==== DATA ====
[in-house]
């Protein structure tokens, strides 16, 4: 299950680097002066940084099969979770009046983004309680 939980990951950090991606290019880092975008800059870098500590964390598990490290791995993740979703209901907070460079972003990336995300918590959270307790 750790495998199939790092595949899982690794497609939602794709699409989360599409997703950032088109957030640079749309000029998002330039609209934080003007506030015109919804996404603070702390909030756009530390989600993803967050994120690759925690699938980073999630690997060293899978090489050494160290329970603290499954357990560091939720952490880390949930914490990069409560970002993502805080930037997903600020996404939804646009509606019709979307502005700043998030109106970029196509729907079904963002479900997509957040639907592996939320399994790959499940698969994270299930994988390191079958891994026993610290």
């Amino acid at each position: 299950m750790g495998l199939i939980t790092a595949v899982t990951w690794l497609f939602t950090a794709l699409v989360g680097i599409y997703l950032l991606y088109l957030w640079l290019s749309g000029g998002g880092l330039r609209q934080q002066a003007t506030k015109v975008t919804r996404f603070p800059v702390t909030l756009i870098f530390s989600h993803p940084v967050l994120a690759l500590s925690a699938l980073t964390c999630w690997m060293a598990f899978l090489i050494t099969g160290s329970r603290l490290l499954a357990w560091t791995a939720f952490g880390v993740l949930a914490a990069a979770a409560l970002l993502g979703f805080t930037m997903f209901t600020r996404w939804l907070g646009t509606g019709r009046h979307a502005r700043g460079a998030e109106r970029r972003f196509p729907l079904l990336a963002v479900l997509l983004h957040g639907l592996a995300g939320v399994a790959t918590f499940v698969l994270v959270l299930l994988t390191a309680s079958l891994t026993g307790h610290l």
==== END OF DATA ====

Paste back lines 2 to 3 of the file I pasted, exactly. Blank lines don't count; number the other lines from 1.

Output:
């Protein structure tokens, strides 16, 4: 299950680097002066940084099969979770009046983004309680 939980990951950090991606290019880092975008800059870098500590964390598990490290791995993740979703209901907070460079972003990336995300918590959270307790 750790495998199939790092595949899982690794497609939602794709699409989360599409997703950032088109957030640079749309000029998002330039609209934080003007506030015109919804996404603070702390909030756009530390989600993803967050994120690759925690699938980073999630690997060293899978090489050494160290329970603290499954357990560091939720952490880390949930914490990069409560970002993502805080930037997903600020996404939804646009509606019709979307502005700043998030109106970029196509729907079904963002479900997509957040639907592996939320399994790959499940698969994270299930994988390191079958891994026993610290």
């Amino acid at each position: 299950m750790g495998l199939i939980t790092a595949v899982t990951w690794l497609f939602t950090a794709l699409v989360g680097i599409y997703l950032l991606y088109l957030w640079l290019s749309g000029g998002g880092l330039r609209q934080q002066a003007t506030k015109v975008t919804r996404f603070p800059v702390t909030l756009i870098f530390s989600h993803p940084v967050l994120a690759l500590s925690a699938l980073t964390c999630w690997m060293a598990f899978l090489i050494t099969g160290s329970r603290l490290l499954a357990w560091t791995a939720f952490g880390v993740l949930a914490a990069a979770a409560l970002l993502g979703f805080t930037m997903f209901t600020r996404w939804l907070g646009t509606g019709r009046h979307a502005r700043g460079a998030e109106r970029r972003f196509p729907l079904l990336a963002v479900l997509l983004h957040g639907l592996a995300g939320v399994a790959t918590f499940v698969l994270v959270l299930l994988t390191a309680s079958l891994t026993g307790h610290l």